Google Docs is convenient, cheap, and compatible with just about any platform, making collaboration incredibly simple. It’s also infuriating, incomplete, and limited. Google Docs wafts in the cloud, just beyond your tinkering fingertips, and you’re at the whim of the Google engineers who control the tweaks, fixes, and enhancements.
Since launching Google Spreadsheets in 2006, Google has steadily improved Docs to support complex text documents, worksheets, tables, forms, and presentations. You might have to wait for its software wizards to make the big changes, but you can still apply a few workarounds and hidden features. Want to trim the number of Google Docs browser tabs? Compensate for the lack of a guided spelling checker? Create shortcuts for frequently used text? To make your overall editing experience a bit better, read on; we also offer some tips that you can use with Google’s spreadsheet and presentation applications.
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(Editor's note: This is the first part of an ongoing series covering fixes for Google Docs annoyances. In this first edition, we tackle the Google Docs text editor.)
Manage repeated text
Desktop text editors can use plug-ins and utilities, such as TextExpander for OS X and iOS, to autocomplete frequently repeated words and phrases, such as your professional title or an oft-used line of HTML. If you want to move your text editing to the cloud, Google Docs provides a similar -- but limited -- function.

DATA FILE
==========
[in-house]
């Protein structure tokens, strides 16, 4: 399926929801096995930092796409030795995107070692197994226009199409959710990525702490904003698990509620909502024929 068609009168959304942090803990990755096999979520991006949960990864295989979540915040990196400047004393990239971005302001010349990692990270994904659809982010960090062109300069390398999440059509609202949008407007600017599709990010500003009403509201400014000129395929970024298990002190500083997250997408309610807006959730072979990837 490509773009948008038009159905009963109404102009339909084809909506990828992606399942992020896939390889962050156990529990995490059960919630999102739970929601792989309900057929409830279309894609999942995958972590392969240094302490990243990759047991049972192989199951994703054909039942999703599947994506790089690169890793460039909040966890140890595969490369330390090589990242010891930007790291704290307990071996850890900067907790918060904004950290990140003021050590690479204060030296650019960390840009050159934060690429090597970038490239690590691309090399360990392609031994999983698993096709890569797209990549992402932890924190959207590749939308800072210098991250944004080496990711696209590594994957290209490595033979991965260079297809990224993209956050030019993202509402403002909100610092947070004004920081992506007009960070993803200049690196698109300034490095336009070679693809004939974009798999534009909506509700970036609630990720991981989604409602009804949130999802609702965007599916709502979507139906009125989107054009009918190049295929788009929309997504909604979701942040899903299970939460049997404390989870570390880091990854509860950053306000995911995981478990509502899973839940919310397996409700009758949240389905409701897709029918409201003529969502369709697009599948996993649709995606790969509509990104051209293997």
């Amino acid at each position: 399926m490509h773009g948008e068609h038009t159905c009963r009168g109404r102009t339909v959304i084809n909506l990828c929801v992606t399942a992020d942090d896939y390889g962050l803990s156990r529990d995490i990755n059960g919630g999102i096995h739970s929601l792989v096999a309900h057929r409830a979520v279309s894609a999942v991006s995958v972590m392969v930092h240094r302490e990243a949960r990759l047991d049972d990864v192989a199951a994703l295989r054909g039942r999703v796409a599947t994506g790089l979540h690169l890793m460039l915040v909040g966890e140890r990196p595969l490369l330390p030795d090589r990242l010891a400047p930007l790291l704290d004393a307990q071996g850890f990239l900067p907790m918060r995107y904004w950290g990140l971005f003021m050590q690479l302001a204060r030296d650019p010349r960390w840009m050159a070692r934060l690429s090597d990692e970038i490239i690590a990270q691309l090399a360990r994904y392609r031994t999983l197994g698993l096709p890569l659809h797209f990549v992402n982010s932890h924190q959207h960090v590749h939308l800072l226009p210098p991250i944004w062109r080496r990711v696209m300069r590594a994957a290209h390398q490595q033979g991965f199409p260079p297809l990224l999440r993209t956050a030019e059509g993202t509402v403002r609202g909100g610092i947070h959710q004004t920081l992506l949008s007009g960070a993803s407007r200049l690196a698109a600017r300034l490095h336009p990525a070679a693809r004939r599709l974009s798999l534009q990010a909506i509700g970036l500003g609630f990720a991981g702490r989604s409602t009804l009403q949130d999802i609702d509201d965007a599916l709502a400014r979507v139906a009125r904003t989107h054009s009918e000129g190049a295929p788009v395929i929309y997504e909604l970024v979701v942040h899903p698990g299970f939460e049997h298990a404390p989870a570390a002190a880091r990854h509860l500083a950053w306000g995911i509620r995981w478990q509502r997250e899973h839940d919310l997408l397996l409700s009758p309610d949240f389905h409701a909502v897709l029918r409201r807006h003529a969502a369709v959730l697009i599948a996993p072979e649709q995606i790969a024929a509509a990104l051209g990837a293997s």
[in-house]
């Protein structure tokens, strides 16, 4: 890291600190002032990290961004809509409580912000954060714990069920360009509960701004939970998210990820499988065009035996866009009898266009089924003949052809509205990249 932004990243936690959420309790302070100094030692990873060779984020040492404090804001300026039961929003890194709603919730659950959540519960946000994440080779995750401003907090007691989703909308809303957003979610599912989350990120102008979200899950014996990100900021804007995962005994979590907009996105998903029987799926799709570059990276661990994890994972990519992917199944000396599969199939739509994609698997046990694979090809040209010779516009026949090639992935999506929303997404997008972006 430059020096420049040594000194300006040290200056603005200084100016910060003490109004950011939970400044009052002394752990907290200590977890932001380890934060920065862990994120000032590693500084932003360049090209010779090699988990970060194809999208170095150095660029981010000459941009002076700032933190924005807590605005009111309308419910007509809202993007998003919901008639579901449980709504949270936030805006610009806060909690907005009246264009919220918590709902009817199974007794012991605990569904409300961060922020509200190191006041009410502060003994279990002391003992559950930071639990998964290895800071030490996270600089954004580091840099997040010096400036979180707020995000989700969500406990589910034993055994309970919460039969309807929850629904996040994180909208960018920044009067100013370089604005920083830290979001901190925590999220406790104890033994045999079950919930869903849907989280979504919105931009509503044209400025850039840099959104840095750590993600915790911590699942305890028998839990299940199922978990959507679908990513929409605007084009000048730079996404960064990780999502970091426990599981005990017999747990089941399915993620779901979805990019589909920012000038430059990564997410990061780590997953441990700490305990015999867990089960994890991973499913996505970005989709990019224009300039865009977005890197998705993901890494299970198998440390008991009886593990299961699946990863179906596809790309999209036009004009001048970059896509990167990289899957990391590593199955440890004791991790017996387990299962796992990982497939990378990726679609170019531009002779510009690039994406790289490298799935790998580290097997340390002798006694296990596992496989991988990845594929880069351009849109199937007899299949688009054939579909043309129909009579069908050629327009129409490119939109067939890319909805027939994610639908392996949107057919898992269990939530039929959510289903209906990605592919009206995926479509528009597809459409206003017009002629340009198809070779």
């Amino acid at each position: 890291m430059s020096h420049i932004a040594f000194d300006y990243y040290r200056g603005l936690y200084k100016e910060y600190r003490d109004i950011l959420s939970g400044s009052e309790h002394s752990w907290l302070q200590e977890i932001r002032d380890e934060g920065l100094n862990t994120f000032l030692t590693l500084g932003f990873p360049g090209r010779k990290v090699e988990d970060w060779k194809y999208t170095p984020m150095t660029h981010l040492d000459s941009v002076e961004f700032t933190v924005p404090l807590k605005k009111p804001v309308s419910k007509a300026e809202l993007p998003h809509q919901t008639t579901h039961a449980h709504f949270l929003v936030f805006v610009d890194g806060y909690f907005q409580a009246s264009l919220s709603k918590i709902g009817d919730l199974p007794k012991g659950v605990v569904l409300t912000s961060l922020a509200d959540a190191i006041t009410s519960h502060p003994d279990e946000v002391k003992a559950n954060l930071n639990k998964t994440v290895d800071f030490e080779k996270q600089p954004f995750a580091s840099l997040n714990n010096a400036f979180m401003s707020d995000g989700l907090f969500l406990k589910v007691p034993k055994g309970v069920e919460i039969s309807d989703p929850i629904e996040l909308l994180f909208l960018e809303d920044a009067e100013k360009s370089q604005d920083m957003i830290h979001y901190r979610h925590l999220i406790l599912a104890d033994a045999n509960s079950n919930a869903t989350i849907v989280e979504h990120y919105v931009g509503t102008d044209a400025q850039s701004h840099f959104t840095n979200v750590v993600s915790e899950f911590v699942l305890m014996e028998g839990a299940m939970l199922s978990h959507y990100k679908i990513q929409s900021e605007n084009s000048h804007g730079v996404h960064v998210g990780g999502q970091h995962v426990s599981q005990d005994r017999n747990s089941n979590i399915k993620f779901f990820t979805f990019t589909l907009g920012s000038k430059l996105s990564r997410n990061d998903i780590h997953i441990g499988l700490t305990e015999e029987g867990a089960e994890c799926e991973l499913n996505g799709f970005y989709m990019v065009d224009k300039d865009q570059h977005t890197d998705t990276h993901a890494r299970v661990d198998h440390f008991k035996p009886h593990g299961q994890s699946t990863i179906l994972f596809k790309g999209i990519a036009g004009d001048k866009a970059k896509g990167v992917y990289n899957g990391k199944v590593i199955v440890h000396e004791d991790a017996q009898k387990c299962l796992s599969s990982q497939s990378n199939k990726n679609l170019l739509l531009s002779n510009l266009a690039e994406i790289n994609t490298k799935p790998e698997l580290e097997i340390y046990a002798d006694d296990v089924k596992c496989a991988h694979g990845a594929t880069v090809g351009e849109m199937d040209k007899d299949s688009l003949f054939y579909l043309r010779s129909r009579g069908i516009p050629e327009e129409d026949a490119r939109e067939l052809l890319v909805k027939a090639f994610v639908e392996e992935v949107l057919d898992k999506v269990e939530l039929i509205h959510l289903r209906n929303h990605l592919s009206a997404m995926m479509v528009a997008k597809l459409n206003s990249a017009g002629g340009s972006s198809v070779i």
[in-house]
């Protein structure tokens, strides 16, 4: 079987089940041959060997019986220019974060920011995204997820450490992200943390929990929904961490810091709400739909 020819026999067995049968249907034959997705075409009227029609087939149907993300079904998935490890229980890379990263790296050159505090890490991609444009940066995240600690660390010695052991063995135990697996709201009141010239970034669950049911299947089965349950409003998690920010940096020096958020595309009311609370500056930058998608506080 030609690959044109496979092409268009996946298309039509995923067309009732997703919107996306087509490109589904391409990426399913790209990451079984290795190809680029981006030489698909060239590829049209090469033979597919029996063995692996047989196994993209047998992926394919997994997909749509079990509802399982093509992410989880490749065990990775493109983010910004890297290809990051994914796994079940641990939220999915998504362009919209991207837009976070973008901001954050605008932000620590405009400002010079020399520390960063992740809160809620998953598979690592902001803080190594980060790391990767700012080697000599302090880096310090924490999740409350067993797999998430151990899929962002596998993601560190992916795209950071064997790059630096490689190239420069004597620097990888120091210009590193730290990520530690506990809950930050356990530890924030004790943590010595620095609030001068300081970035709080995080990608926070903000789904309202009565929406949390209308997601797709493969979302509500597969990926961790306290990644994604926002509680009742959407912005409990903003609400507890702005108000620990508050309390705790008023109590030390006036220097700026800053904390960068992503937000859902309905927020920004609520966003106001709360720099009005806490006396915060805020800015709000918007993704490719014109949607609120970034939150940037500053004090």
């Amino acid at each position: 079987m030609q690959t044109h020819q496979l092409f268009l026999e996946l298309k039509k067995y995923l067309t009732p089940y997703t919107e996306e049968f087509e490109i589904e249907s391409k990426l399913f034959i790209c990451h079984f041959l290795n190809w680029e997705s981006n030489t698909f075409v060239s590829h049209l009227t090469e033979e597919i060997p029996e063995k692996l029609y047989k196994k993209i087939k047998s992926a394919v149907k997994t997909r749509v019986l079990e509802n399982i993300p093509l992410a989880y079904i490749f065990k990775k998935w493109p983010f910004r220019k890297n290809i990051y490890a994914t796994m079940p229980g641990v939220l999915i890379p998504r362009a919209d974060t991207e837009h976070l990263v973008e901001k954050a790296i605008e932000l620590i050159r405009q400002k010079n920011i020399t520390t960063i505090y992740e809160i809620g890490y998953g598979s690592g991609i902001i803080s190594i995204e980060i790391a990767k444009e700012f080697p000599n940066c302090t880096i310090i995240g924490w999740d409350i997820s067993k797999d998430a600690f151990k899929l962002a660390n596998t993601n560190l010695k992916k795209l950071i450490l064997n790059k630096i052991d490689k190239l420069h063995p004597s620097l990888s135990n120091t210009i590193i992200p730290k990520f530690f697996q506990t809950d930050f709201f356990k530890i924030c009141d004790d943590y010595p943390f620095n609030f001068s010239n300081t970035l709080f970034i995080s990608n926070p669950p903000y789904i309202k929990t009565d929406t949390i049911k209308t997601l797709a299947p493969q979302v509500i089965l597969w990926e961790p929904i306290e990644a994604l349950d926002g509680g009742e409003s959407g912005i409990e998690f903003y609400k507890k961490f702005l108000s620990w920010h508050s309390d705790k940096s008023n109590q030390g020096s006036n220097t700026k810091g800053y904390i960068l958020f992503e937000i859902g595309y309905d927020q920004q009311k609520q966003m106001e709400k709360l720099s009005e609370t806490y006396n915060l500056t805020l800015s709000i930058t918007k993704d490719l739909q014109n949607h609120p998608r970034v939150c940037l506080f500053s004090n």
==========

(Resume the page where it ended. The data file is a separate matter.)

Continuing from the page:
Let's say you're a teacher who constantly writes "Needs more explanation" in your students' papers. To save time, go to Tools, Preferences from inside a text document in Google Docs. In the pop-up window that appears, under 'Automatic substitution', type "nme" below the 'Replace' heading and "Needs more explanation" below the 'With' heading. Next, click OK.
Back in your document, type nme and press the spacebar: You should see "Needs more explanation" appear automatically. If it doesn't work, go back to Tools, Preferences to make sure that 'Automatic substitution' is checked. Try to choose substitutions that are short and use unique letter combinations so that Google Docs won't mistakenly overwrite a desired word with a substitution.
Substitution settings are universal, so your canned text will be available to you in any text document in Google Docs. One limitation to this feature is that Google Docs inserts an automatic substitution only as a single line of text, so full signature blocks are beyond its capacity -- for now.
View plain text files
If you prefer to use plain desktop text editors like Emacs, Gedit, Notepad, or Vim, you may find that files created in those apps won't display in Google Docs. This happens when you upload a text file with a filename extension that Google Docs can't recognize (such as .sh for Bash scripting files) or when your plain text file lacks an extension entirely. Before you upload a plain text file to Google Docs, right-click the file and select Rename, and then add the .txt filename extension to the end. Now you'll have no problem reading your document in Google Docs.